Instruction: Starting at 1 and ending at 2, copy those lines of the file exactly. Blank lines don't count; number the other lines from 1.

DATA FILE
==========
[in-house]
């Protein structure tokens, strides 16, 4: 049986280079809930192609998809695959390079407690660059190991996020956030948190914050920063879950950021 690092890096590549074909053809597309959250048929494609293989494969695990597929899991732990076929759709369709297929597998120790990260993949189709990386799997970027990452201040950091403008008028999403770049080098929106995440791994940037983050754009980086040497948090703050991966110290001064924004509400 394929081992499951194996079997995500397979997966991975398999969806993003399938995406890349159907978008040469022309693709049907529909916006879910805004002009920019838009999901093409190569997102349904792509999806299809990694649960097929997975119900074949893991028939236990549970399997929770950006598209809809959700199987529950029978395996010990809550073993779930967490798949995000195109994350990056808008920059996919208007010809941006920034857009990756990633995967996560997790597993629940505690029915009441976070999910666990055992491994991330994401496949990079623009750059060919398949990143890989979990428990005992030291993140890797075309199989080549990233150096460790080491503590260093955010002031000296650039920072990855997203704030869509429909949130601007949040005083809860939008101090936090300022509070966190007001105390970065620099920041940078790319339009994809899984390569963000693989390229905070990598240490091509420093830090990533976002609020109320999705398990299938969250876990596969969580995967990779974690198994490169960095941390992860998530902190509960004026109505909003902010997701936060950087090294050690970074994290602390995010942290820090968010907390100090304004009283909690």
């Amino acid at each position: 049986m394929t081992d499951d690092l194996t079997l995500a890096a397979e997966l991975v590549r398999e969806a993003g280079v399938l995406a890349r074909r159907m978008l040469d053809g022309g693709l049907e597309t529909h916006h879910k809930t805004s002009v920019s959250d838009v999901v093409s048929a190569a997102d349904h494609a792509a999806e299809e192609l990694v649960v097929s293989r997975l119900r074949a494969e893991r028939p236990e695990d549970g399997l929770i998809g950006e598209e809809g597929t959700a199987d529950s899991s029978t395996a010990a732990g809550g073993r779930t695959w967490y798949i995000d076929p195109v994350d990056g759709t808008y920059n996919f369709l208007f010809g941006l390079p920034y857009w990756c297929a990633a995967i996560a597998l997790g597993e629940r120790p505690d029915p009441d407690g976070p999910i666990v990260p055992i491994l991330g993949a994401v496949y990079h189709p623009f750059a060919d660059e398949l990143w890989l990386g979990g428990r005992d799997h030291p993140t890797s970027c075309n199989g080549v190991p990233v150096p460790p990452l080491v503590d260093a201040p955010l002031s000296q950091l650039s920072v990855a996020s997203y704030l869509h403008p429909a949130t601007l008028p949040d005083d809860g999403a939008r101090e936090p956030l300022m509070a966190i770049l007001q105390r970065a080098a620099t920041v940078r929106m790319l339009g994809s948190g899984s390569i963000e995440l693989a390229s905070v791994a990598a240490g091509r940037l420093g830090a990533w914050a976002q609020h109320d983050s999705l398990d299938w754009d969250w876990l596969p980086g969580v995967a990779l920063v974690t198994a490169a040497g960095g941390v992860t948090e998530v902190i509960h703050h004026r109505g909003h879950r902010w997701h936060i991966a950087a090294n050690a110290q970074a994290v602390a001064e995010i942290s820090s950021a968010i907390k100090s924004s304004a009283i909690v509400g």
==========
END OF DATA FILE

[in-house]
């Protein structure tokens, strides 16, 4: 049986280079809930192609998809695959390079407690660059190991996020956030948190914050920063879950950021 690092890096590549074909053809597309959250048929494609293989494969695990597929899991732990076929759709369709297929597998120790990260993949189709990386799997970027990452201040950091403008008028999403770049080098929106995440791994940037983050754009980086040497948090703050991966110290001064924004509400 394929081992499951194996079997995500397979997966991975398999969806993003399938995406890349159907978008040469022309693709049907529909916006879910805004002009920019838009999901093409190569997102349904792509999806299809990694649960097929997975119900074949893991028939236990549970399997929770950006598209809809959700199987529950029978395996010990809550073993779930967490798949995000195109994350990056808008920059996919208007010809941006920034857009990756990633995967996560997790597993629940505690029915009441976070999910666990055992491994991330994401496949990079623009750059060919398949990143890989979990428990005992030291993140890797075309199989080549990233150096460790080491503590260093955010002031000296650039920072990855997203704030869509429909949130601007949040005083809860939008101090936090300022509070966190007001105390970065620099920041940078790319339009994809899984390569963000693989390229905070990598240490091509420093830090990533976002609020109320999705398990299938969250876990596969969580995967990779974690198994490169960095941390992860998530902190509960004026109505909003902010997701936060950087090294050690970074994290602390995010942290820090968010907390100090304004009283909690």